Tuesday, March 31, 2009
Ah -- the actor's life
I had lunch with Ben today. He picked me up at my office parking lot, and he drove us to one of our favorite restaurants, Havana Mania. The food is Cuban, and it’s delicious. I always get the same thing – the chicken salad. Though today it was different – tomatoes and less onions – the taste was wonderful.
Ben looks good. He was proud of the haircut he got yesterday at Super Cuts for only $17. He’s confident about the prospect of a couple of acting projects coming to fruition. So he is all smiles. We don’t talk about anything too personal – mostly about family and work and movies and the superficiality of Facebook (after all, not everything is poetry), and our mutual Facebook friends, but it’s all good. He’s a grownup now, and he needs his privacy. I respect that. If I pried too much I’m sure it would drive him away.
I just want success for him so badly it almost hurts. Like the poem I wrote a few years ago after looking at his new headshots on my computer – one shot better than the other. After all, he’s a great subject for a photographer. His face will make the photographer look good rather than vice versa.
Here’s the poem:
Twelve Hundred Head Shots
I scroll through them
one by one.
Each a full-face shot
in black and white.
His clothes change – tee-shirts,
dress shirt, tie and suit jacket,
a sweater slung over his shoulders,
a shirt with open collar and loose hanging tie.
But the poses repeat again and again.
First his face is serious, eyes slightly squinting,
looking dark and foreboding,
His hair is slicked back
not a one out of place.
This guy means business or he’s got a gun.
Next he shows a little half smile,
long dimples on the sides of his mouth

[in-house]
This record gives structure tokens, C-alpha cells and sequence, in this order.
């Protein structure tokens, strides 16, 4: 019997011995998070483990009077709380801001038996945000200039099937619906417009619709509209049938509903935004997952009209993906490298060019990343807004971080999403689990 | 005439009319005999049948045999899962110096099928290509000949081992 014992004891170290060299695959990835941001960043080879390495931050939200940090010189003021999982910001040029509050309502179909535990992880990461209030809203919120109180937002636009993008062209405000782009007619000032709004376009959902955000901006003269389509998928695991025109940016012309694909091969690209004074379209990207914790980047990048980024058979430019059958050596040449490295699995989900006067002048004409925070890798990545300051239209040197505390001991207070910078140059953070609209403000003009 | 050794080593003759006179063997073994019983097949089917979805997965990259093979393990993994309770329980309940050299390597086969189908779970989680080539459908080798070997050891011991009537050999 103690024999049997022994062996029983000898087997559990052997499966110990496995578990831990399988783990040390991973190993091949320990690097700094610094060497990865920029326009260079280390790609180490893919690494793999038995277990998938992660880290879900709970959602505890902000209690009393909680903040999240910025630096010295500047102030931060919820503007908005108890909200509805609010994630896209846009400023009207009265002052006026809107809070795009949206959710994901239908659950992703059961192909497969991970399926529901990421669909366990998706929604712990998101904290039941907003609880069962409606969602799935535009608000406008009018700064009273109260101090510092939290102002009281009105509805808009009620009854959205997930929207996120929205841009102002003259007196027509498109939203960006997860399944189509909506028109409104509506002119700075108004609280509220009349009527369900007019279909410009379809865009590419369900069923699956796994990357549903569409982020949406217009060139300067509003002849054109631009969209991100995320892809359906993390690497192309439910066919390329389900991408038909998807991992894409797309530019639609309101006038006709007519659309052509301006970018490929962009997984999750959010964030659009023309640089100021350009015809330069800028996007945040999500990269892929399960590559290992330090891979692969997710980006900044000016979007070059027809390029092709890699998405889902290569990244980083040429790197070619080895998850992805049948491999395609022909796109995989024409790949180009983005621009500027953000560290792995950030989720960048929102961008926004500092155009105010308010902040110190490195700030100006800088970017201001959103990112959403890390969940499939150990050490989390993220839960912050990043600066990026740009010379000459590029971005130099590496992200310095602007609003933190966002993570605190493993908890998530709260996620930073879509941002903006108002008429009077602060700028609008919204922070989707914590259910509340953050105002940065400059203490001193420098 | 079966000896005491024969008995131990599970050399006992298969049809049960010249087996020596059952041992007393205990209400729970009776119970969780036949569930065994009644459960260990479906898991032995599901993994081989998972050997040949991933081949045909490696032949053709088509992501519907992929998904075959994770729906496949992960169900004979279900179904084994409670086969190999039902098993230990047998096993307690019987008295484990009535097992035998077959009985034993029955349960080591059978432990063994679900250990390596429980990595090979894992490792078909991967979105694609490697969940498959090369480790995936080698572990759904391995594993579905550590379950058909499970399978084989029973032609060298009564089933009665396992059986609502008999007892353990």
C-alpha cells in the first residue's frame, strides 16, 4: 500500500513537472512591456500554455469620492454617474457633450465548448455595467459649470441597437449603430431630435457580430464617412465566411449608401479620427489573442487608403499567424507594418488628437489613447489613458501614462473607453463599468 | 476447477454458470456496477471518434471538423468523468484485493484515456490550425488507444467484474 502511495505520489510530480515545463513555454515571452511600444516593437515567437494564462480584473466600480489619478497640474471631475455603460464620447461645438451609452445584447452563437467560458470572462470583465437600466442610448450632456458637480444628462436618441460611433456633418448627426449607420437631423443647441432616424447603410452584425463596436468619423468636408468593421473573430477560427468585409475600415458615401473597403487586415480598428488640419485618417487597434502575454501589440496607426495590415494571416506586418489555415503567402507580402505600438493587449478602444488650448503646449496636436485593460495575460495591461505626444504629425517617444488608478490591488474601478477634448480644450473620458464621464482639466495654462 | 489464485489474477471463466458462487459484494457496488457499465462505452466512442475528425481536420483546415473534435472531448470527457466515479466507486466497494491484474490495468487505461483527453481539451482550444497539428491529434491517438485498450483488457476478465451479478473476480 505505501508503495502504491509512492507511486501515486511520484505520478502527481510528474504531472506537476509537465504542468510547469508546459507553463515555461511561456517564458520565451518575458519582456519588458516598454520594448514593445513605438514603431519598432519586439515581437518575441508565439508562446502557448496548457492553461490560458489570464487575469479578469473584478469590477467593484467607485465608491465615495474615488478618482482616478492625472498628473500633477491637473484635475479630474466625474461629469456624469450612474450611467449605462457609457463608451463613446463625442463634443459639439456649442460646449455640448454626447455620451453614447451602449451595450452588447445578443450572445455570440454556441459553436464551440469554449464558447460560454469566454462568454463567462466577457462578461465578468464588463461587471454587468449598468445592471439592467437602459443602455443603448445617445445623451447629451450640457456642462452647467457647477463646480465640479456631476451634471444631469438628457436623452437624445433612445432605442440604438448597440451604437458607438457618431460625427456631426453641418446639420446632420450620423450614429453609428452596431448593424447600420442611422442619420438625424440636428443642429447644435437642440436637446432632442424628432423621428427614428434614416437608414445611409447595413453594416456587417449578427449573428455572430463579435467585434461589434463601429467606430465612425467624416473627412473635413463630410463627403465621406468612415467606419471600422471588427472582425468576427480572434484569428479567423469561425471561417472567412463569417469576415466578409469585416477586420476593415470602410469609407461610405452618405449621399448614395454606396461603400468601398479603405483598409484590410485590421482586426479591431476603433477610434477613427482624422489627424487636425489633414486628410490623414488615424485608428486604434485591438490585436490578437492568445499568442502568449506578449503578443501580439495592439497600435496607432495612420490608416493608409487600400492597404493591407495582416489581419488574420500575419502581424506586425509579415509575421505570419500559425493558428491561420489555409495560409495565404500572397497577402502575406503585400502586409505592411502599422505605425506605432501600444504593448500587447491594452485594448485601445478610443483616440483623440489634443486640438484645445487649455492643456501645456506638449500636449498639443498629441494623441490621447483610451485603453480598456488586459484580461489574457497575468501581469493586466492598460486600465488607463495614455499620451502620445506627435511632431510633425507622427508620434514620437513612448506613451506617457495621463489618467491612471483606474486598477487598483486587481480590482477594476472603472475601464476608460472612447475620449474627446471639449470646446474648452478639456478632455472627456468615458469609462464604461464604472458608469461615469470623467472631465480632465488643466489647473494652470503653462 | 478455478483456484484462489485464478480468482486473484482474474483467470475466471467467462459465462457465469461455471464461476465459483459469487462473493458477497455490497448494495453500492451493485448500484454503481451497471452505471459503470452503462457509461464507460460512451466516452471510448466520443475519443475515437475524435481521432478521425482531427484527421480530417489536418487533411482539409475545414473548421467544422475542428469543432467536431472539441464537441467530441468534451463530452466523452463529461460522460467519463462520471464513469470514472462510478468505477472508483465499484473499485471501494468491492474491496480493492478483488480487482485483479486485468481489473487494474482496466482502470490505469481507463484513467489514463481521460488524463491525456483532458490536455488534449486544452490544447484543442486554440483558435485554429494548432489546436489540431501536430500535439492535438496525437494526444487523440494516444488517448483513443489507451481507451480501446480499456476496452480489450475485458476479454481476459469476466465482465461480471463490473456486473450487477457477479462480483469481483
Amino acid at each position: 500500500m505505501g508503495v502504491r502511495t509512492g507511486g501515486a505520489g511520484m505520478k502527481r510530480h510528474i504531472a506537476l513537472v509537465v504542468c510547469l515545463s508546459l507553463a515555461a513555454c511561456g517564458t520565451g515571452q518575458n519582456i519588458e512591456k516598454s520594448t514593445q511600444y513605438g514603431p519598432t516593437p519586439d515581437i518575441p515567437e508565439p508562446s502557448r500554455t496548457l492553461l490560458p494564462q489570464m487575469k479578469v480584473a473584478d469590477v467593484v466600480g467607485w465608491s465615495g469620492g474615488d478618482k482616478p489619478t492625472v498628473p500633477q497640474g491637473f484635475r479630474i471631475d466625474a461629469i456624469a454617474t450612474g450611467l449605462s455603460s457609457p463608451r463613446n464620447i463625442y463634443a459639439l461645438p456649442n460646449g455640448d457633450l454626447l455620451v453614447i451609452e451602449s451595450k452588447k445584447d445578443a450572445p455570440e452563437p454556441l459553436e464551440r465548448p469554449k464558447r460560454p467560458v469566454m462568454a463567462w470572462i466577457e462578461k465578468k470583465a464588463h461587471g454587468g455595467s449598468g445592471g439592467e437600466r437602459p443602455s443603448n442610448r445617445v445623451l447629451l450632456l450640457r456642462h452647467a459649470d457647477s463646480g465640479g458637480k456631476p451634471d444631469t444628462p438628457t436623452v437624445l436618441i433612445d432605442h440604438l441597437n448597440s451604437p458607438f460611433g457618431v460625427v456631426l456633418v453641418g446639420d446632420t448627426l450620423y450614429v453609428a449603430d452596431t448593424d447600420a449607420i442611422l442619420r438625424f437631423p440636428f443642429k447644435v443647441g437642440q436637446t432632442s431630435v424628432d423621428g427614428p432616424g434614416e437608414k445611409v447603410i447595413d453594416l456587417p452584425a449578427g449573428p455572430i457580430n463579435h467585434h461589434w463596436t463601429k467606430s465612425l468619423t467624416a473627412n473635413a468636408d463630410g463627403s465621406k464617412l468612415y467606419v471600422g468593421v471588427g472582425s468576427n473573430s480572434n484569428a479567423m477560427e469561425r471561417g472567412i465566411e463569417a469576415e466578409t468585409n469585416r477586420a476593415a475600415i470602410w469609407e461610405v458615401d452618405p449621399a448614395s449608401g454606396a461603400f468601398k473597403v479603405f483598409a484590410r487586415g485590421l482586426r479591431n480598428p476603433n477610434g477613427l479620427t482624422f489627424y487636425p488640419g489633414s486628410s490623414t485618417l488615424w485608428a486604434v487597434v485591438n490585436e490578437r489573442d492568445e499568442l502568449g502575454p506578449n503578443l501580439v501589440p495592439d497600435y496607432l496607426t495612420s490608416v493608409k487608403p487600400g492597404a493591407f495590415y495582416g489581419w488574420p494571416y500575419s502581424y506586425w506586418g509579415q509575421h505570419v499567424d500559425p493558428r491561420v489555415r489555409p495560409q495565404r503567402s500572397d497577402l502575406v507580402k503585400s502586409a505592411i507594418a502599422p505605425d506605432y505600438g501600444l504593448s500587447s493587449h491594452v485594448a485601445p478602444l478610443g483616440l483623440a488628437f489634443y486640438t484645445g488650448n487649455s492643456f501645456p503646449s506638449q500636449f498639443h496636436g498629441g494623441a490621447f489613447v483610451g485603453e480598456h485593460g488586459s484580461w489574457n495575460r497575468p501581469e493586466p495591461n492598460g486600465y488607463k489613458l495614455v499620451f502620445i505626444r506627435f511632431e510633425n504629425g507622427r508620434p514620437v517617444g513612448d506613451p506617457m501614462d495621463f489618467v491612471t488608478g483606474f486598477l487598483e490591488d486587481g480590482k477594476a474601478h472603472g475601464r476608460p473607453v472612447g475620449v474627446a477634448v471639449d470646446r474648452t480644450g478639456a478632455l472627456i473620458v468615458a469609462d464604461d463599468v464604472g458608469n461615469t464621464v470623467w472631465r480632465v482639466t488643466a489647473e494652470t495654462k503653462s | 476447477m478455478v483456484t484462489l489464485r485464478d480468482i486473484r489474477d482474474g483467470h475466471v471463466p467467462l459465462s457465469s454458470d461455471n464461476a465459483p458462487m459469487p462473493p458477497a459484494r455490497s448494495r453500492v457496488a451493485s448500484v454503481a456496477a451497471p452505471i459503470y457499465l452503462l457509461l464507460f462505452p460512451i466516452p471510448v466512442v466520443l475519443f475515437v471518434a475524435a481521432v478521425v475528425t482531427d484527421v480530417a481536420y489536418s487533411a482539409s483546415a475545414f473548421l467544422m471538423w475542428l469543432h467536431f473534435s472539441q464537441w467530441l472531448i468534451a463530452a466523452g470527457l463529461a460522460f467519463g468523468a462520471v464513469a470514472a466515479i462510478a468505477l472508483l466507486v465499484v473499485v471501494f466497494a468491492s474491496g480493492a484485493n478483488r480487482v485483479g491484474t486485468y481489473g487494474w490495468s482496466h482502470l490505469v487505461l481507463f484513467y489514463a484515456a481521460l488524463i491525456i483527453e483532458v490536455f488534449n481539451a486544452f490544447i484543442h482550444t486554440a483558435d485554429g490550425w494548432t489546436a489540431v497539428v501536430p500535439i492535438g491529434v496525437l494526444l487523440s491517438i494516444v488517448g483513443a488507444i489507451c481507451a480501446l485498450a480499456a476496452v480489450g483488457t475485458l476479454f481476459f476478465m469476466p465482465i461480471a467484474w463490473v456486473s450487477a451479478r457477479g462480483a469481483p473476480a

but no teeth.
Full, dark brows frame deep, friendly eyes
that reflect the light of day.
Finally he smiles wide
showing teeth, dimples,
and little crow’s feet
around the eyes. His jaw is long,
This is a guy
you can trust to be your friend
When this young son of mine
played tournament tennis as a boy
I sat on the sidelines at every match
with all my fingers crossed and my legs crossed
and my arm crossed
as if my body language and my wishing
could win him the point.
Now I click through the head shots
and wonder which one, which look, which outfit
will get him a part on a TV series
as a smart aleck lawyer or sinister gangster
or a part in a movie as the leading man’s sidekick
or better yet, the role perfect for the Tyrone Power,
Laurence Harvey,or Montgomery Clift type
that his new manager says he is –
the role that will find us both sitting together
at the Dorothy Chandler Pavilion
on Academy Awards night.
He in his Hugo Boss tux,
I in my long Armani gown
waiting, holding hands,
squeezing them together until they hurt,
until his name is called
and he goes up on stage to accept his prize.
So, I’ll keep my fingers crossed now that his projects will be successful, and he can afford a haircut in a real salon – maybe where other stars get their hair done.